Prof Ted Schrecker takes part in Independent Panel on Global Governance for Health

On 25-26 February, Prof. Schrecker took part in the third periodic meeting (in London) of the University of Oslo’s Independent Panel on Global Governance for Health, of which he is a member. The panel’s statement on trade policy and health was recently published in The Lancet.

Prof Ted Schrecker success at Symposium

On 17 February, Ted Schrecker participated in a symposium on The ‘Sustainability’ of the National Health Service at the first International Health Policy Conference, London School of Economics and Political Science. Other participants in the event, which drew a standing-room-only crowd, were Dr. Lucy Frith of the University of Liverpool and Caroline Molloy, the editor of Our NHS on the Open Democracy web site. 

A Changing NHS and the Impact on Doctors

In a wide-ranging and thought-provoking talk hosted by the CPPH, Mary Jane Kornacki and Jack Silversin from Amicus consulting based in Cambridge, Massachusetts explored the position of doctors in contemporary health care. Making a welcome return to the North East, having worked with the former NHS North East strategic health authority around 2002 on the North East Transformation System (NETS) – an NIHR funded evaluation of NETS was undertaken by a team led by David Hunter at CPPH – Mary Jane and Jack revisited issues they had been involved in back in 2002 in the UK. At that time the ‘unhappy doctor’ syndrome was receiving public attention. Mary Jane and Jack posed a series of questions to the audience: what if anything has changed over the past 14 years or so? Has the guild of medicine let down the profession of medicine given current realities? Are doctors prepared for the messy, complex political world they inhabit? How can doctors’ engagement in addressing the care delivery challenges be fostered? Can doctors and managers engage in meaningful exchange that changes actual practice?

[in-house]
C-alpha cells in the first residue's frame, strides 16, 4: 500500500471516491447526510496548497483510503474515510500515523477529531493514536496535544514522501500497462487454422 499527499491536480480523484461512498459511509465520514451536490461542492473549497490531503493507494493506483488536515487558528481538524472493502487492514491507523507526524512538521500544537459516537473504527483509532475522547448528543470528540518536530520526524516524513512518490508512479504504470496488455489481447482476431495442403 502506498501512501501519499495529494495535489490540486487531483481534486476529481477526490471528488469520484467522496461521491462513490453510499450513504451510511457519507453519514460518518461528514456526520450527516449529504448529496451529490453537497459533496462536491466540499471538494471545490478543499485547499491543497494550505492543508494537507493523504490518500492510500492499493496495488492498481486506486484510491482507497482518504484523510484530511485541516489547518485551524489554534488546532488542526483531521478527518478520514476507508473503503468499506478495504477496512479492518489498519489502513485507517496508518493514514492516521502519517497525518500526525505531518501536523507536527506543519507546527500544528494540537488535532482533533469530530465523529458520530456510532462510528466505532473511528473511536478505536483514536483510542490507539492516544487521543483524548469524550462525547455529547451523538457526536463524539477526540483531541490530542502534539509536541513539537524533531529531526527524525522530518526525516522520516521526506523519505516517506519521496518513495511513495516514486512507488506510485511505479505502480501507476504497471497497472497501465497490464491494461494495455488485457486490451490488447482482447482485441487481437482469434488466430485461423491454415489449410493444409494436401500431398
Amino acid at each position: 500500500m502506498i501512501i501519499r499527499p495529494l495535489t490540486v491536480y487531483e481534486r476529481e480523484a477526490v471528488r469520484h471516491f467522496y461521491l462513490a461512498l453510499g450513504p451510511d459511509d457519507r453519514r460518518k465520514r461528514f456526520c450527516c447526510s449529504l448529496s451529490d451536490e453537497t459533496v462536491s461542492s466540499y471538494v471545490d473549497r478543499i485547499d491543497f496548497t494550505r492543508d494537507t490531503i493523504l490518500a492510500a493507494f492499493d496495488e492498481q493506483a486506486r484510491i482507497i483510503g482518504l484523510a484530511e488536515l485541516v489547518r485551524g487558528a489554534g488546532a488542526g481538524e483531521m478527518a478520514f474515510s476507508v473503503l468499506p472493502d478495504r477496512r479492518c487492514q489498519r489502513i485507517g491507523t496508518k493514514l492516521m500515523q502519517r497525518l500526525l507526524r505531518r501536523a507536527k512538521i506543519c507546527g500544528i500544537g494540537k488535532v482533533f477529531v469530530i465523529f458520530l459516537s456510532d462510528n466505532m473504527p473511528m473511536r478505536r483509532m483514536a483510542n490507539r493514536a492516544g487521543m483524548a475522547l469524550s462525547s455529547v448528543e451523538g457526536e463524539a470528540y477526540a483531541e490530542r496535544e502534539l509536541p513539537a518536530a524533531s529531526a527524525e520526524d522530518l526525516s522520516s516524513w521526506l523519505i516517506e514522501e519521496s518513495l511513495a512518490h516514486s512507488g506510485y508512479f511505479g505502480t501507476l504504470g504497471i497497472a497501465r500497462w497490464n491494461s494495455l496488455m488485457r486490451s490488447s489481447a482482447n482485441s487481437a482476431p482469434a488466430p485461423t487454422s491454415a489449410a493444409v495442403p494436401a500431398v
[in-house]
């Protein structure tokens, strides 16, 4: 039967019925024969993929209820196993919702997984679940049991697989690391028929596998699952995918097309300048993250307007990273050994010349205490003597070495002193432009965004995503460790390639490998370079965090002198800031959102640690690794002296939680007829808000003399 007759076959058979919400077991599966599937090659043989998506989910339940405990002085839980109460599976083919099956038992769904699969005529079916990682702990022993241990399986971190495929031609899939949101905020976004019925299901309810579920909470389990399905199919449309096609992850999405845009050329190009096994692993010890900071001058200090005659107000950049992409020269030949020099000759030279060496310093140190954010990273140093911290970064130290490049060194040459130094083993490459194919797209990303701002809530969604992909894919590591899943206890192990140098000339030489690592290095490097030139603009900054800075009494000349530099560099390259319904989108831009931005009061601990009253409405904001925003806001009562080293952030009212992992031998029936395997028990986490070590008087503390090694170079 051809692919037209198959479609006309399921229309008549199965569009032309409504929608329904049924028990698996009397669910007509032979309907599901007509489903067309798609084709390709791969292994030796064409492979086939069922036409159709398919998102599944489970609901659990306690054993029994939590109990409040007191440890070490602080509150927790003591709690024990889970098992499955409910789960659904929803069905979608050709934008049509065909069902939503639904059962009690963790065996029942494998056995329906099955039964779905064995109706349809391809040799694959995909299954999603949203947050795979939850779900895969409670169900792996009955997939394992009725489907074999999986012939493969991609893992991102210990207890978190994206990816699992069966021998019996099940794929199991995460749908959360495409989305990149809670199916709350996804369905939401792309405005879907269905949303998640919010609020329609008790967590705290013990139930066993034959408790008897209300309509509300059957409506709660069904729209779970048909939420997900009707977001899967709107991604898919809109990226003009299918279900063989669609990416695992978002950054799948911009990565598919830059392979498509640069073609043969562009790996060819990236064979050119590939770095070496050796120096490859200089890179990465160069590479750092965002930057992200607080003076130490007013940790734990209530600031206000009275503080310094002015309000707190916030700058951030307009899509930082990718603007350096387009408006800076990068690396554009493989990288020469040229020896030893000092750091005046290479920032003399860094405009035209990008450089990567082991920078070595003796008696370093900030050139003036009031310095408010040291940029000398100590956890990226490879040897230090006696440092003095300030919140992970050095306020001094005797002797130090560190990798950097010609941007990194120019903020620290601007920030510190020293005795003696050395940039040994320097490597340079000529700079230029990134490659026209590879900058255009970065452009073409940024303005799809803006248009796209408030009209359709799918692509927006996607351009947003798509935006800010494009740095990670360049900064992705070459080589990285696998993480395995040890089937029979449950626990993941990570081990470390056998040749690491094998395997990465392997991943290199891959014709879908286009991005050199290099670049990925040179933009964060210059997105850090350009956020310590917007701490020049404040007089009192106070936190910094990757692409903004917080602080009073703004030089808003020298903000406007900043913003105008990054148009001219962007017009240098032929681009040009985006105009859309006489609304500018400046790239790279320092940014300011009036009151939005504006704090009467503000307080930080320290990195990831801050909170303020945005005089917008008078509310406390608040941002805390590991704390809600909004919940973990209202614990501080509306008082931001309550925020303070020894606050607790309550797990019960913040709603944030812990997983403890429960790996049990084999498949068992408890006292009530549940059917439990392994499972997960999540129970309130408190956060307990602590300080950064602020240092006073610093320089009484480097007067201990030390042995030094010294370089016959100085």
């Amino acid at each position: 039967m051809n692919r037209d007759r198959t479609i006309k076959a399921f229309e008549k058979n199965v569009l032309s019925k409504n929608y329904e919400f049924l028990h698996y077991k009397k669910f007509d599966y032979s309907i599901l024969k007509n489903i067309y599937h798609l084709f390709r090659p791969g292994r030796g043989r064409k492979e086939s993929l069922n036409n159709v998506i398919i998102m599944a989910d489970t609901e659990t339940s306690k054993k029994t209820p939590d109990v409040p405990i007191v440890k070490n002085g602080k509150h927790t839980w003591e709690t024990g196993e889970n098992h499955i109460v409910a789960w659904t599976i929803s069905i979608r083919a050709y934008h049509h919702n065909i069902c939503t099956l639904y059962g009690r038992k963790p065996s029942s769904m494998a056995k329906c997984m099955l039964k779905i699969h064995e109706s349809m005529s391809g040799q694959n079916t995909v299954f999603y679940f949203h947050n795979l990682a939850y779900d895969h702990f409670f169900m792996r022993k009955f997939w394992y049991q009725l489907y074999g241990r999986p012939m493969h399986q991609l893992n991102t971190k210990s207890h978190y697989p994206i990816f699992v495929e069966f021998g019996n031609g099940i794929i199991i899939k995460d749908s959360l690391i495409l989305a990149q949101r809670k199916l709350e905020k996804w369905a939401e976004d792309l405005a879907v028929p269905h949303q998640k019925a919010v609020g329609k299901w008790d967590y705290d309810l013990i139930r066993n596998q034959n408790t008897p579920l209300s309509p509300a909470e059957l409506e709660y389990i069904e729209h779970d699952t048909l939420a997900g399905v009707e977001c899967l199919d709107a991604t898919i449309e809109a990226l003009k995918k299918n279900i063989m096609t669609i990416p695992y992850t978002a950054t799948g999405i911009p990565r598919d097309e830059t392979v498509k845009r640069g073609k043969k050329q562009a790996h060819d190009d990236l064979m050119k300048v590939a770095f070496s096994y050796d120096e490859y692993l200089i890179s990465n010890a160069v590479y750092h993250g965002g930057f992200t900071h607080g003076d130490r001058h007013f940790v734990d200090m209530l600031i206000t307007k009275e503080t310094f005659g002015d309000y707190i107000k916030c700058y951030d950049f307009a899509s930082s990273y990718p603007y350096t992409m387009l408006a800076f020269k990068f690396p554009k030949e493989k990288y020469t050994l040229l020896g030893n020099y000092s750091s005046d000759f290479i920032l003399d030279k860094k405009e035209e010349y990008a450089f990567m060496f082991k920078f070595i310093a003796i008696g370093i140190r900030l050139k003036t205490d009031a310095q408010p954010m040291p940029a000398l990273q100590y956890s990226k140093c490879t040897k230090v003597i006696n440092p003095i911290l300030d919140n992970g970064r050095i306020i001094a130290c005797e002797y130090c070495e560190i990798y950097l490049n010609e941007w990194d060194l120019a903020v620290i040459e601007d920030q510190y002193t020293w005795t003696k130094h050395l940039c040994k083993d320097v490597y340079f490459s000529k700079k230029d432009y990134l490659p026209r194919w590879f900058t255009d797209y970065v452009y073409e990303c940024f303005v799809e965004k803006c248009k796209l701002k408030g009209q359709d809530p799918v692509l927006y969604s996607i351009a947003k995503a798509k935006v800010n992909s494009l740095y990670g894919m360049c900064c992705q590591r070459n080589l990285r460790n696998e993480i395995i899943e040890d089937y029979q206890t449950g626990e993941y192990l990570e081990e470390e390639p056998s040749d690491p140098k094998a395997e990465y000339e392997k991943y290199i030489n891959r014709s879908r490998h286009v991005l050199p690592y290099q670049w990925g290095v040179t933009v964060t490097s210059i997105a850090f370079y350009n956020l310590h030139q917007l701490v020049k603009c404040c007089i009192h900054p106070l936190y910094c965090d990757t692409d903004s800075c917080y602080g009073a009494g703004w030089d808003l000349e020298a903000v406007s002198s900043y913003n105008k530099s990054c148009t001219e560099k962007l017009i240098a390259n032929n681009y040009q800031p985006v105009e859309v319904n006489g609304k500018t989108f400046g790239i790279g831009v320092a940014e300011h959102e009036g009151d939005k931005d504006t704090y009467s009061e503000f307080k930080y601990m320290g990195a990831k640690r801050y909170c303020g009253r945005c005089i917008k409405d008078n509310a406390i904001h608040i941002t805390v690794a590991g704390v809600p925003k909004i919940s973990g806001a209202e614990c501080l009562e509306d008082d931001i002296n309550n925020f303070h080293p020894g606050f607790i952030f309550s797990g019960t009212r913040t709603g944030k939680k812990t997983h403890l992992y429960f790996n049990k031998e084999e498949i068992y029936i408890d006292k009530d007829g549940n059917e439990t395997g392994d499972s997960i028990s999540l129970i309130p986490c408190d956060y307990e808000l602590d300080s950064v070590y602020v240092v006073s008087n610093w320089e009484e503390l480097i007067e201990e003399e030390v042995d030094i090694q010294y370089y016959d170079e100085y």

Possible answers to such questions were explored in discussion. There was a strongly held view that regardless of any advances that had been made to the medical curriculum to raise awareness among doctors of the changes and pressures that were likely to influence their careers, the hidden curriculum to which medical students were exposed ‘on the job’ given the pressure to conform had a much more powerful impact. Tacit, experiential knowledge, it was suggested, was a more potent predictor of behaviour in the workplace than what went on in the classroom. It was also felt that for the most part doctors were still trained as individuals rather than as members of a collective endeavour and that they were ill-prepared for the messy, chaotic, political world in which they would find themselves working in the NHS. 

The talk and discussion were both timely and highly relevant to the transformation agenda underway in the NHS in England in respect of the Vanguard new care models and Sustainability and Transformation Plans being developed. The five North East Vanguards are being evaluated by a team based in CPPH at Durham, IHS at Newcastle and Northumbria University. 

Follow us on twitter

Improving the public's health: A resource for local authorities

As part of the health and social care reforms, local authorities have been given renewed responsibility for public health. But given the scale and variation of need, how can councils decide which aspects of public health to prioritise, and what actions are most effective? 

Our new report offers a variety of information and resources on nine key areas where local authorities can have a significant impact on the public’s health.

Click Image to download report or visit the website


Public Health in Local Government - One Year On

Report published by LGA now available - click here to view